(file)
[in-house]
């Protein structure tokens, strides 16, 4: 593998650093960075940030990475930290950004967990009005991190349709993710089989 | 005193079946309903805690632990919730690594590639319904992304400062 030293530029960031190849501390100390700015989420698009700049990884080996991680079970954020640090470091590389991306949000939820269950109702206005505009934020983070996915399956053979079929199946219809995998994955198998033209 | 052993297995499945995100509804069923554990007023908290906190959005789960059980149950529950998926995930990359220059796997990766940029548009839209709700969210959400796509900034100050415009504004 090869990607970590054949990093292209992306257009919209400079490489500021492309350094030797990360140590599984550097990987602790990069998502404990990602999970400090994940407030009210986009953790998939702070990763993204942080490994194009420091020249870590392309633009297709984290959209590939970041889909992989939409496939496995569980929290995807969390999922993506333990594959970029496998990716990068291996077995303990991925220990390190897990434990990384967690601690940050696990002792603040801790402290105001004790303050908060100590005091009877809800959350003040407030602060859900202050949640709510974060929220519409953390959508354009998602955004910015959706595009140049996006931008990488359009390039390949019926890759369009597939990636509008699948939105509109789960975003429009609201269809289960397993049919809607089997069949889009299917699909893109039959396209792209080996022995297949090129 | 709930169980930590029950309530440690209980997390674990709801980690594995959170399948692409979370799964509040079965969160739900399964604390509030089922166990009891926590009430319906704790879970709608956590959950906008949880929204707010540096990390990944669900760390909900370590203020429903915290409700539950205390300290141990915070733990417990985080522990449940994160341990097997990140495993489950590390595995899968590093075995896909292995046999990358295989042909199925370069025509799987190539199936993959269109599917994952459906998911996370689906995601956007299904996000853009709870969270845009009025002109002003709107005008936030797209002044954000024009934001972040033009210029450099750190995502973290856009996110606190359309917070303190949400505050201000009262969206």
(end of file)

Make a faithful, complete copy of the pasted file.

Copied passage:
[in-house]
């Protein structure tokens, strides 16, 4: 593998650093960075940030990475930290950004967990009005991190349709993710089989 | 005193079946309903805690632990919730690594590639319904992304400062 030293530029960031190849501390100390700015989420698009700049990884080996991680079970954020640090470091590389991306949000939820269950109702206005505009934020983070996915399956053979079929199946219809995998994955198998033209 | 052993297995499945995100509804069923554990007023908290906190959005789960059980149950529950998926995930990359220059796997990766940029548009839209709700969210959400796509900034100050415009504004 090869990607970590054949990093292209992306257009919209400079490489500021492309350094030797990360140590599984550097990987602790990069998502404990990602999970400090994940407030009210986009953790998939702070990763993204942080490994194009420091020249870590392309633009297709984290959209590939970041889909992989939409496939496995569980929290995807969390999922993506333990594959970029496998990716990068291996077995303990991925220990390190897990434990990384967690601690940050696990002792603040801790402290105001004790303050908060100590005091009877809800959350003040407030602060859900202050949640709510974060929220519409953390959508354009998602955004910015959706595009140049996006931008990488359009390039390949019926890759369009597939990636509008699948939105509109789960975003429009609201269809289960397993049919809607089997069949889009299917699909893109039959396209792209080996022995297949090129 | 709930169980930590029950309530440690209980997390674990709801980690594995959170399948692409979370799964509040079965969160739900399964604390509030089922166990009891926590009430319906704790879970709608956590959950906008949880929204707010540096990390990944669900760390909900370590203020429903915290409700539950205390300290141990915070733990417990985080522990449940994160341990097997990140495993489950590390595995899968590093075995896909292995046999990358295989042909199925370069025509799987190539199936993959269109599917994952459906998911996370689906995601956007299904996000853009709870969270845009009025002109002003709107005008936030797209002044954000024009934001972040033009210029450099750190995502973290856009996110606190359309917070303190949400505050201000009262969206």